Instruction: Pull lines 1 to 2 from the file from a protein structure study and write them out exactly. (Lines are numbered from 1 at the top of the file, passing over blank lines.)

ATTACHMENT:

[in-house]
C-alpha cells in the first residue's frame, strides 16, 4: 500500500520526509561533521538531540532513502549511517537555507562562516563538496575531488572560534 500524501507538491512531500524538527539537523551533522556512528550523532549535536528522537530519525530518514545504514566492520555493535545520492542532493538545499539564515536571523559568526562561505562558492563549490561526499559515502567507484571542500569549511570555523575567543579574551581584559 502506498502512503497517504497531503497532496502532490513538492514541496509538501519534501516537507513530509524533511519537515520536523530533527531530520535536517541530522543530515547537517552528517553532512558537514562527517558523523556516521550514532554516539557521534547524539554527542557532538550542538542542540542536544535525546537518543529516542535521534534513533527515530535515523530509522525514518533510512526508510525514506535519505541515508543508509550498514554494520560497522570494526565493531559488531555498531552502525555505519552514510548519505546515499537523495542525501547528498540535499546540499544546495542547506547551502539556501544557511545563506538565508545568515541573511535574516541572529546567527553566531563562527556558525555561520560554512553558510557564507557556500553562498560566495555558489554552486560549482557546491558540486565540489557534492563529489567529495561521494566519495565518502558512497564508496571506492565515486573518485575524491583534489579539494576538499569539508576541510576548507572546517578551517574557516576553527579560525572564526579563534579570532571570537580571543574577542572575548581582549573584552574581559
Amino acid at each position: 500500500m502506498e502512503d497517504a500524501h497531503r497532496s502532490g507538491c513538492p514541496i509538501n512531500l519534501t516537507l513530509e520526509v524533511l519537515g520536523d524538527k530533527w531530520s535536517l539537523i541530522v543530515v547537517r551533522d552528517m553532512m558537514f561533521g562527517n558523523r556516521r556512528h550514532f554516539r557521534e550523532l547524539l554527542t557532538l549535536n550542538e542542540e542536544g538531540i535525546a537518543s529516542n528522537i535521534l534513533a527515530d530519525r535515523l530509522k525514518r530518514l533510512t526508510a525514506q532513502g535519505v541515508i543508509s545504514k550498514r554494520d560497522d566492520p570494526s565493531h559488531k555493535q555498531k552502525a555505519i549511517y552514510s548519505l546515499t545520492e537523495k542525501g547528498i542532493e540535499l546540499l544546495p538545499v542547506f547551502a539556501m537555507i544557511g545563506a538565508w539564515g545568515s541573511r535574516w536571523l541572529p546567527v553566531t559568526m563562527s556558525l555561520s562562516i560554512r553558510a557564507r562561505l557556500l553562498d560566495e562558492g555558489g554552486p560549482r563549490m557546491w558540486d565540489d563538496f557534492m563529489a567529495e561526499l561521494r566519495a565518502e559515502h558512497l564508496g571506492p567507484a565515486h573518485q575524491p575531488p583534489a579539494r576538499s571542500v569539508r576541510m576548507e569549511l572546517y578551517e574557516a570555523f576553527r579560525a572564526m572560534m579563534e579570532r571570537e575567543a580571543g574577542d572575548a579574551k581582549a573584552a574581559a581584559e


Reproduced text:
[in-house]
C-alpha cells in the first residue's frame, strides 16, 4: 500500500520526509561533521538531540532513502549511517537555507562562516563538496575531488572560534 500524501507538491512531500524538527539537523551533522556512528550523532549535536528522537530519525530518514545504514566492520555493535545520492542532493538545499539564515536571523559568526562561505562558492563549490561526499559515502567507484571542500569549511570555523575567543579574551581584559 502506498502512503497517504497531503497532496502532490513538492514541496509538501519534501516537507513530509524533511519537515520536523530533527531530520535536517541530522543530515547537517552528517553532512558537514562527517558523523556516521550514532554516539557521534547524539554527542557532538550542538542542540542536544535525546537518543529516542535521534534513533527515530535515523530509522525514518533510512526508510525514506535519505541515508543508509550498514554494520560497522570494526565493531559488531555498531552502525555505519552514510548519505546515499537523495542525501547528498540535499546540499544546495542547506547551502539556501544557511545563506538565508545568515541573511535574516541572529546567527553566531563562527556558525555561520560554512553558510557564507557556500553562498560566495555558489554552486560549482557546491558540486565540489557534492563529489567529495561521494566519495565518502558512497564508496571506492565515486573518485575524491583534489579539494576538499569539508576541510576548507572546517578551517574557516576553527579560525572564526579563534579570532571570537580571543574577542572575548581582549573584552574581559